The truth is, by choosing Ruby a programmer has already proven that she is perceptive to visual aesthetics. We don’t select Ruby for it’s concurrency support or because Rails scales so well — primarily we use Ruby because it feels good, easy, human.
I hope that this opens a door, but I’ll go one step further and claim: although our languages differ, we share the fundamental concepts of language and communications.
Principles of Design
Elements of design
Design elements describe things like color, shape, texture, space etc.. While these are certainly important to understand I feel that they are for one more easily to learn in context and due to their explicit nature less suitable for this talk.
So as we go on, I’d like to rather focus on a few selected “Design principles”.
Simplicity vs. ornamentation
If we talk about simplicity what we actually mean is “freedom of complexity and intricacy” — a non–fragmented, unified whole which is capable to communicate a message clearly and directly.
How do we move from complexity to simplicity? — In order to make things easier and faster to understand we have to remove what’s obvious and add what’s meaningful.
Feature: Recover password In order to …
We have to go and try to find out what’s the core identity of our object at hand and understand what the object truly is or what it wants to be. The technique of the “5 whys”, or “popping the why stack” as Luke Barret called it, is a great way to just that. The first time I heard about it was when Cucumber started to become more successful. And generally, the way we write features, is a good way to — Try to find out what it is that you’re doing and why.
And once we know what’s at the core of our object, we step back and start to make changes and remove the unnecessary in order to make every part consistent with this very core.
— And while this might sound theoretical it’s really not. Find a piece of interface that causes people to leave your app and apply.
If we succeed, the result will be easier to use, will less need for support and usually it will automatically become more aesthetically pleasing.
list << member
Ruby’s expression is very clear, often even on a symbolic level. Just the way the code looks often communicates what it does.
a, b = b, a
And while we might not really always notice it — I’d attribute a lot of the “ease of use” of Ruby to this factor.
drink! unless glass.empty?
We relate the concept of simplicity to truth — you all know Occam’s razor. We relate it to the labor required by someone to understand something. We also link simplicity with focus, the ability identify what’s most important.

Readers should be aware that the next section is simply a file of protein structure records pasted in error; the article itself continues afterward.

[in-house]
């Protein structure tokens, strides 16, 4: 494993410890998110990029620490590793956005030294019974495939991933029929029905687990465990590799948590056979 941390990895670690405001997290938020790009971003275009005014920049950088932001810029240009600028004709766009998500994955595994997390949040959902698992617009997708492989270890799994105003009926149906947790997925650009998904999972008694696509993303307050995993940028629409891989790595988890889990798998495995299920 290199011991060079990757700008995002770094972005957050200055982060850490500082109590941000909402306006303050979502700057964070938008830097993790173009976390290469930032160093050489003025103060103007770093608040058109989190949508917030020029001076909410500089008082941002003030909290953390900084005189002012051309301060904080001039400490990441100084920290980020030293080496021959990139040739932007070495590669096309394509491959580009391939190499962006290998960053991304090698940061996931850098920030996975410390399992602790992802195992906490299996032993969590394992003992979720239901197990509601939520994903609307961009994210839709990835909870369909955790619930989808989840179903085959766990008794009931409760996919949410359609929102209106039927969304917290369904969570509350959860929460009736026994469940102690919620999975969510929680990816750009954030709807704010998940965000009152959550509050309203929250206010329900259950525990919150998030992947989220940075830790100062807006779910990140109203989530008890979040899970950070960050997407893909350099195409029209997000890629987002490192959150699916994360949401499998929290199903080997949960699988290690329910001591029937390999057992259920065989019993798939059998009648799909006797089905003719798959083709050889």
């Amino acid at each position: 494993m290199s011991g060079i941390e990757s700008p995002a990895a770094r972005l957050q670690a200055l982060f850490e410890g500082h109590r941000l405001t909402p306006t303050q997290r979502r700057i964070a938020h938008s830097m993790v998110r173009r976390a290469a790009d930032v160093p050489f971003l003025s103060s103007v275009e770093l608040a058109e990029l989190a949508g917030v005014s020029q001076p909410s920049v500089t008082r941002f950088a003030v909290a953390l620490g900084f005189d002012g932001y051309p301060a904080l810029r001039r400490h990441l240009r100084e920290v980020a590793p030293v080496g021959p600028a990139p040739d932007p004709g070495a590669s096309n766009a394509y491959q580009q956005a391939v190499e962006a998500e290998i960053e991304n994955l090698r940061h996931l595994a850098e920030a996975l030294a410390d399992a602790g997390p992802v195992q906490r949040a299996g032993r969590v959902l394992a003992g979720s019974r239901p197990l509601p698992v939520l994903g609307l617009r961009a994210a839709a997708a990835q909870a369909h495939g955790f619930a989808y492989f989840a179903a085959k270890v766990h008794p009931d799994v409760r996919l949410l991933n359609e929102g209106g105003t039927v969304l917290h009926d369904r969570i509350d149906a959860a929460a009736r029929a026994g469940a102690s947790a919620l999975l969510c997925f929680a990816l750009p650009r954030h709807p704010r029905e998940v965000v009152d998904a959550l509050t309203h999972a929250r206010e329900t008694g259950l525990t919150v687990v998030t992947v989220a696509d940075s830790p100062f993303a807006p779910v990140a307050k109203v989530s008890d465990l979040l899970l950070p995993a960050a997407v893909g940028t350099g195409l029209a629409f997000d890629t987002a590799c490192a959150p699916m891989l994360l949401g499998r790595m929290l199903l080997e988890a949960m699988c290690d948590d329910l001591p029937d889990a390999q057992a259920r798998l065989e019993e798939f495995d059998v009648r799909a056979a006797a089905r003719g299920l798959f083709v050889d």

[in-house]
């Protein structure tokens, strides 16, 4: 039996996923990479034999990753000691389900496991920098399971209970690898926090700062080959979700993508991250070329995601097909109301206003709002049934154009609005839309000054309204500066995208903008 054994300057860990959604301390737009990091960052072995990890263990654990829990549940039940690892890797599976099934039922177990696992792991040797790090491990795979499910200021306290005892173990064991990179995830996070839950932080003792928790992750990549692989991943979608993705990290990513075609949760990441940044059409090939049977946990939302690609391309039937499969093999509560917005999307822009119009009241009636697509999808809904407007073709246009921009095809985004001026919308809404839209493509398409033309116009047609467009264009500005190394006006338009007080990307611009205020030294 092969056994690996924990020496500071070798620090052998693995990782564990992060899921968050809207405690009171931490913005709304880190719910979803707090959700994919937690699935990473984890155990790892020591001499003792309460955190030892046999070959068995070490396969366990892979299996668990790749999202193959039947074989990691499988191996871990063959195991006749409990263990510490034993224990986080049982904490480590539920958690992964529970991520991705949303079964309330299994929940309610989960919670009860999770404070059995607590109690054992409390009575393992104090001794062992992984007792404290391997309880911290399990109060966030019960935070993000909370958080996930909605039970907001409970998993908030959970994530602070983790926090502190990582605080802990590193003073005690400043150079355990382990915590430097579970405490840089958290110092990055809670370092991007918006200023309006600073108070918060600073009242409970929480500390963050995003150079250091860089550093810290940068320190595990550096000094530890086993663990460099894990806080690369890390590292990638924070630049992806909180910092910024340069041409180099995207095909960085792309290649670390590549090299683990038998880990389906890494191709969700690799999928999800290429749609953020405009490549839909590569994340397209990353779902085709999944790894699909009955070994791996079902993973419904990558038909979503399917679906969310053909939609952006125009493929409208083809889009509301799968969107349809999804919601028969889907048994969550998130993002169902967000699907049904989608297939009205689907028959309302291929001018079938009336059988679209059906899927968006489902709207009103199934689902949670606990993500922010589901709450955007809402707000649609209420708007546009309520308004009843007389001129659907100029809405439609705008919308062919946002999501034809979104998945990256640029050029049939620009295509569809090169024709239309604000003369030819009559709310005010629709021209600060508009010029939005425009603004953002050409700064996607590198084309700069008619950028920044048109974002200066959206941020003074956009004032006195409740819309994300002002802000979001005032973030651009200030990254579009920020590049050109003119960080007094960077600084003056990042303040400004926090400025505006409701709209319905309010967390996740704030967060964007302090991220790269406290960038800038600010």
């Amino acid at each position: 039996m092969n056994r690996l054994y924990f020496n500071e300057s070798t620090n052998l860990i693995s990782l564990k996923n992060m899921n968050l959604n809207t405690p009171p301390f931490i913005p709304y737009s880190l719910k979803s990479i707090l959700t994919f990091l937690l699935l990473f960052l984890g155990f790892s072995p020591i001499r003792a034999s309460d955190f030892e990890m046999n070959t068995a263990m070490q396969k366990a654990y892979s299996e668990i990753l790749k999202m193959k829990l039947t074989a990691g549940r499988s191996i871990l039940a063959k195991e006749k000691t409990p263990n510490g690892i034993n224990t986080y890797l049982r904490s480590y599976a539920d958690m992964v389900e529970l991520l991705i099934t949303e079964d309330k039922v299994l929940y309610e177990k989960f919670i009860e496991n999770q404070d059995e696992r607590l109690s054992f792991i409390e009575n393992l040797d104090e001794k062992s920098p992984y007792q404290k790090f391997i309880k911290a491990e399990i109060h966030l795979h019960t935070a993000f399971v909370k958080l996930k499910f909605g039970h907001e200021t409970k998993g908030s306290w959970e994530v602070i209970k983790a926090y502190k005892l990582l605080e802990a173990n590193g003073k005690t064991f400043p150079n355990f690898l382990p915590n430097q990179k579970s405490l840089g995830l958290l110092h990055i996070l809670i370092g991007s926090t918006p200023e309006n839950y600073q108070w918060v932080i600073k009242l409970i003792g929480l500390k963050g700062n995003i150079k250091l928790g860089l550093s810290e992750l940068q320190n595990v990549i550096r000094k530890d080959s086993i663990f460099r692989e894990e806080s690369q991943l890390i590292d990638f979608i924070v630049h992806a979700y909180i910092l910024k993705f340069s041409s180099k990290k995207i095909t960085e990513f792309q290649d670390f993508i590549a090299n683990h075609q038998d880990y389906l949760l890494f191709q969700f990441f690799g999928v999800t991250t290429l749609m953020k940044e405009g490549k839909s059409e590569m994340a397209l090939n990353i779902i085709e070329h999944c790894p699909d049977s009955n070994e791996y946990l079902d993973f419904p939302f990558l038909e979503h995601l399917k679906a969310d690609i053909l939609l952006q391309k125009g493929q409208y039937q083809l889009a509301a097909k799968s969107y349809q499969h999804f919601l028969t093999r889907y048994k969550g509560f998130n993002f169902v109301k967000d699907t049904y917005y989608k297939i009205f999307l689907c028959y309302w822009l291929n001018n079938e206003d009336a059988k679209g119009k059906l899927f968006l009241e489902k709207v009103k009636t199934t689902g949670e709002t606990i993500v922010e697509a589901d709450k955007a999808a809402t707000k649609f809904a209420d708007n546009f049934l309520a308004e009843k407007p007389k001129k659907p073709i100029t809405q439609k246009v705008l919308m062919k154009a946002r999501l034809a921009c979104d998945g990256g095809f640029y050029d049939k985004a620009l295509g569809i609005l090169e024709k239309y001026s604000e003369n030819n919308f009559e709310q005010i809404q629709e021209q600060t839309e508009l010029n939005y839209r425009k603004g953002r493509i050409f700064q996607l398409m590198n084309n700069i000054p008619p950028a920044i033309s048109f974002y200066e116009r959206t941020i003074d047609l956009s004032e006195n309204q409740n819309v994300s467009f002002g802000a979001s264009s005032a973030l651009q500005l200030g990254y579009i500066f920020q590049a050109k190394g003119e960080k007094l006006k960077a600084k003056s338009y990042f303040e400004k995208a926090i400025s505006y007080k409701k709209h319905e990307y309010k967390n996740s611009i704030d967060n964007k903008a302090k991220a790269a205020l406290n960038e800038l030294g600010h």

class User has_many :friends end
Law 9 of John Maeda’s “Laws of simplicty” — “Failure” states: “Some things can never be made simple.” — And while I’m sure that’s true, we don’t have to pass the complexity on to whoever has to work with our APIs. Ruby allows us to define very easily a wrapper of simplicity around more complex circumstances.
Some of the most successful interfaces are also the most simplest ones. Ornamentation is really only used to support a brand or an identity.
Engineers have a tendency to simply map the technical requirements to an interface. But this might not always reflect the core, the answer to the last “why”.
Often a better, simpler solution can be found.
Psychology knows the term “Gestalt” which means basically "unified whole" and it describes some theories in regards to visual perception, namely how people tend to organize visual elements into groups.
The Gestalt theory is based on what items look like not what they are like and this single–dimensionality destines it for our purpose.
Gestalt theory defines a whole set of techniques used to identify a set of elements as group. Grouping is a universal technique used to reduce complexity.
One of these techniques is Similarity. Similarity occurs when objects look similar to one another and people will often perceive them as a group or pattern.
The human brain tends to simplify a complex visual pattern through grouping. Visual designers and artists use a various concepts to aid the association of separate elements as group, one of these concepts is called ‘similarity’. Similarity is only concerned with ‘what items look like’ not with what they actually are and hence allows it to express unity and and variety simultaneously.
Btw.: We can of course use similarity also in reverse. An object can be emphasised by making it dissimilar to the others.